After struggling through his 2015 campaign, Rick spent a vast majority of 2016 working with battery mates Christian Vazquez and Sandy Leon, both of whom are defensive minded game callers. He had just 26 innings to work with Leon in ’15, and had never thrown to Vazzy. So with a fresh start, the solid catching corps, and Travis Shaw supplanting Panda at 3rd, Porcello was given a clean slate. He put together a Cy Young winning campaign, but with one strange caveat: the pitcher failed to earn a nod in the All-Star game.
Why wasn’t Rick an All-Star? His numbers simply weren’t dominant in the first half, nor were they at season’s end. Porcello finished 5th in WAR, coming in behind Carlos Quintana. He wasn’t in contention for the ERA crown either, being outdone by Aaron Sanchez, Masahiro Tanaka, Justin Verlander and Corey Kluber. Despite having a 22-4 record, his winning percentage wasn’t even an A.L best. On top of that, Porcello failed to lead his own team in complete games, starts, or strikeouts. Not exactly an impressive campaign considering the hardware he took home.
Lester himself has never brought home a Cy Young, but he’s a 3x World Series winner, and a proven playoff commodity who endeared himself to Red Sox Nation.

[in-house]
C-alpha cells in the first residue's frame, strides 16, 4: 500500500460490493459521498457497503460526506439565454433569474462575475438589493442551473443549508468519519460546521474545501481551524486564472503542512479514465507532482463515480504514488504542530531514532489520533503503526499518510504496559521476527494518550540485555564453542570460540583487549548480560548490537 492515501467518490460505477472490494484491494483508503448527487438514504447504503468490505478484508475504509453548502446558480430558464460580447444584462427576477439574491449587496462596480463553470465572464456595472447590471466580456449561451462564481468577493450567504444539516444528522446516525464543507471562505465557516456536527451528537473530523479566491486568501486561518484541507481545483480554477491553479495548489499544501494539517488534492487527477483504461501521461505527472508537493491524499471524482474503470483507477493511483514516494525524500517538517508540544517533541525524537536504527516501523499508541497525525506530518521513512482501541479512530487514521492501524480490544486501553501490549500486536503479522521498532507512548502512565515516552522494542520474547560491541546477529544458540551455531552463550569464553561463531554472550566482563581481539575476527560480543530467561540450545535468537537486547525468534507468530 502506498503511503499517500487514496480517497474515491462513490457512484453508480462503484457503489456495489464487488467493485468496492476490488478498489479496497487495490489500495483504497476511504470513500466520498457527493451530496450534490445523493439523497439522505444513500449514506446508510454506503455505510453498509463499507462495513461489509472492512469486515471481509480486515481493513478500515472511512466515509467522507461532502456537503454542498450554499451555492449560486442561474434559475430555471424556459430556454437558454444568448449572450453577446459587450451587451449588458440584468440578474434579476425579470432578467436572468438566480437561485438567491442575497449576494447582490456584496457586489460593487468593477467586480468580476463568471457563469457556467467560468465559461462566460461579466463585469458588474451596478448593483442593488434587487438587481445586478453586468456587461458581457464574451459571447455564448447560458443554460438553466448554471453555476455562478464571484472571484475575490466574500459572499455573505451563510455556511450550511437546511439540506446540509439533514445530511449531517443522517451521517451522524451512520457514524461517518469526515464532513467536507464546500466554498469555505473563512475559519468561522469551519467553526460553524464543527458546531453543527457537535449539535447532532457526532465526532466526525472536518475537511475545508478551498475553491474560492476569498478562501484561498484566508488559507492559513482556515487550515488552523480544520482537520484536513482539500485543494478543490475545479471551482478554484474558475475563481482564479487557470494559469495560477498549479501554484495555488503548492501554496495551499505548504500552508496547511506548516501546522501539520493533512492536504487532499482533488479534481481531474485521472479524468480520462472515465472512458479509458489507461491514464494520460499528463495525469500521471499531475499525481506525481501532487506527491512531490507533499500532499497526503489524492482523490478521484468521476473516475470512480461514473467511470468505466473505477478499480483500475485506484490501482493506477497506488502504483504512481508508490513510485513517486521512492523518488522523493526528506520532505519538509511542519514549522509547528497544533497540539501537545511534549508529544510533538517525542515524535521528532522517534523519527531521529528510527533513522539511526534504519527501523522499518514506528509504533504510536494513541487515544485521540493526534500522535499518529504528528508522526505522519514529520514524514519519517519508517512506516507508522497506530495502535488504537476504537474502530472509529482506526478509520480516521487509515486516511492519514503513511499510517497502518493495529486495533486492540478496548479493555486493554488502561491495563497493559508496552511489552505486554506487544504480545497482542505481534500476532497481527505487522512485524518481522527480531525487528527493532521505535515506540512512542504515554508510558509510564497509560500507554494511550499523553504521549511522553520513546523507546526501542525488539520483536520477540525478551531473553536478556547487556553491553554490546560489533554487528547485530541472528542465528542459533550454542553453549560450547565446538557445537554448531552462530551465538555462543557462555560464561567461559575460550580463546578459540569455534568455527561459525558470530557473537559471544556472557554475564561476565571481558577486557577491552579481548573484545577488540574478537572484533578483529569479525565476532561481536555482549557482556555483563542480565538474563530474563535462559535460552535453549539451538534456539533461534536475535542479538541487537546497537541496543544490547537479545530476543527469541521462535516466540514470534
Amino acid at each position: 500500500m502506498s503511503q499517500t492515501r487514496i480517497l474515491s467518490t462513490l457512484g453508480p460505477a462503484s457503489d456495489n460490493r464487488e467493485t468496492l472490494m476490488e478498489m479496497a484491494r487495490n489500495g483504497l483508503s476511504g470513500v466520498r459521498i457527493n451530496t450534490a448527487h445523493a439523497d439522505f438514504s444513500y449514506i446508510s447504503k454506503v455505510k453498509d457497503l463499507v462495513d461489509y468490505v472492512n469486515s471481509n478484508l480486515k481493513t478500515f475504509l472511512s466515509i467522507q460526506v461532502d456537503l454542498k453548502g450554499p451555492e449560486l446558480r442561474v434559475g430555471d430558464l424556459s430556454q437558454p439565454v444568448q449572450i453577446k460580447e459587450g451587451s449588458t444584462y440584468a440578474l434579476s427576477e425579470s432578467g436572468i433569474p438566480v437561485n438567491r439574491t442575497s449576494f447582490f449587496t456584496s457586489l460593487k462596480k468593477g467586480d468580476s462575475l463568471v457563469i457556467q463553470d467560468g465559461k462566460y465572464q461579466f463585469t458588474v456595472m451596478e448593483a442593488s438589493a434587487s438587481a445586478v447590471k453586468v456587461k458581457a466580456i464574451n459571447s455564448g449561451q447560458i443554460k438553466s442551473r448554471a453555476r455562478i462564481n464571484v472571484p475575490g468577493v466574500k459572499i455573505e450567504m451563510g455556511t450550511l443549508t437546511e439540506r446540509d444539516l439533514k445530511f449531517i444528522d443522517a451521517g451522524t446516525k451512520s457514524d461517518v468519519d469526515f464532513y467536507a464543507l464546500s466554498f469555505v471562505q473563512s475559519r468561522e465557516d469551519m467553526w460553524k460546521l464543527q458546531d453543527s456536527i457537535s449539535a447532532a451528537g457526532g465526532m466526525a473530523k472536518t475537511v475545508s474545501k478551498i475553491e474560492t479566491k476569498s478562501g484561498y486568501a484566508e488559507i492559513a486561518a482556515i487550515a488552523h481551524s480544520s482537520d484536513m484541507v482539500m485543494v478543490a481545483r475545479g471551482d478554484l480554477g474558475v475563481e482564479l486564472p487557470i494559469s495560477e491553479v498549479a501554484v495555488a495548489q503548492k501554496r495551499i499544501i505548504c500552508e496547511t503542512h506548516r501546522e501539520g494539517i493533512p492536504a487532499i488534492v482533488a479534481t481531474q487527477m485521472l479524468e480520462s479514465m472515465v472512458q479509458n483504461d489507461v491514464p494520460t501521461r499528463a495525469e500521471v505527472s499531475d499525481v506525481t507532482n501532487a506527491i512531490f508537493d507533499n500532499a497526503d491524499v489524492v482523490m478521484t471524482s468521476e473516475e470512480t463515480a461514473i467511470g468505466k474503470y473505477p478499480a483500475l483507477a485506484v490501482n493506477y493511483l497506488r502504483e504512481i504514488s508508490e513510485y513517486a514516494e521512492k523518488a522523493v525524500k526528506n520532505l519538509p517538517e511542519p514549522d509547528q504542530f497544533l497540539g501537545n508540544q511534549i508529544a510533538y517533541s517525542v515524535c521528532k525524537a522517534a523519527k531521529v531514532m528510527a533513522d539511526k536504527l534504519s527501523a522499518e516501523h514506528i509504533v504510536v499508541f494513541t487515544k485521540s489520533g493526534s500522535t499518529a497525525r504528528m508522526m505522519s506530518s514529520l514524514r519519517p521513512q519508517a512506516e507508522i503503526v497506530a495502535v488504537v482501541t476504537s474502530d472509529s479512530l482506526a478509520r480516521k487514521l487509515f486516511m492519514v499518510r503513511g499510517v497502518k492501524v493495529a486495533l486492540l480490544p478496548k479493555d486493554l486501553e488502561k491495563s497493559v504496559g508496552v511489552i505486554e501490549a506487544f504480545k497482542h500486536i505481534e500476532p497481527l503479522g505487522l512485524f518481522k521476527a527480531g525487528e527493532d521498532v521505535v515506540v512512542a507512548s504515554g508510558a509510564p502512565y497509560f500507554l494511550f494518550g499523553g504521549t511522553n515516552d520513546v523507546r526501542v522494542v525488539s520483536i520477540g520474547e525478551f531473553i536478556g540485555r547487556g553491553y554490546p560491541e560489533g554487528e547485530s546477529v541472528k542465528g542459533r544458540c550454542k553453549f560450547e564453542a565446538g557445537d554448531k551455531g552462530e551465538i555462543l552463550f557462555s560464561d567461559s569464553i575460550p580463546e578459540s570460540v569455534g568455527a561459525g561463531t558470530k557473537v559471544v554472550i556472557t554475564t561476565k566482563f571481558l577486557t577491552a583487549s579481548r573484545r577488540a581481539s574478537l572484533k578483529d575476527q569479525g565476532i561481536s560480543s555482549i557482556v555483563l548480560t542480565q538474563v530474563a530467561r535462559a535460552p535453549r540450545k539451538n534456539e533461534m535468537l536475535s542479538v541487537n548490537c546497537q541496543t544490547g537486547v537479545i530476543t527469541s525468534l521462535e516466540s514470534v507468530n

Yes, a Cy Young is a Cy Young. You don’t win one by accident, nor do 22 victories just fall in your lap. He was equally dominant on the road (0.9 WHIP, 117 IP) as he was at Fenway:
13-1 (16 GS) / 2.97 ERA / 13 BB / 89 K
The strong armed backstops held the opposition to just one stolen base, and the defense delivered for the starter too, ranking third in the A.L. in both defensive efficiency and fielding.
On his worst days Pork is a gamer and an innings eater. But last season saw him give up a league high total in hits (236) and homers (38), leaving fans questioning which version of Porcello we’ll see.
With the dust finally settled, Boston doesn’t have a lot to show for their maneuvering of Lester and Lackey. Just a failed starter in Kelly, a .139 hitter in Allen Craig (who “earned” 30 million bucks in Boston), and the enigmatic Porcello who’s coming off his worse season ever. This might not be the best time to mention he holds a miserable playoff track record: 0-3, with a 5.47 ERA.
The nine year veteran’s Jekyll and Hyde act is becoming par for the course. His paltry 2017 sadly stands to be closer to the norm for Rick. You can’t pin all 17 losses he suffered on him, but his 4.65 ERA is less than half a run above his career average. I think the Porcello we saw in 2017 is closer to what we can expect from him through his contract year in 2019.
The former first round selection is capable of putting together a more than respectable season, as he’s done in 2009, 2014, and 2016. Could he channel his motivation into a decent year? Maybe. But with his unreliable postseason history smack dab in the middle of a rotation that features very little playoff pedigree, my concern is that Rick Porcello is going to be a $21.25M number four starter, in a division that features the top power bats in baseball.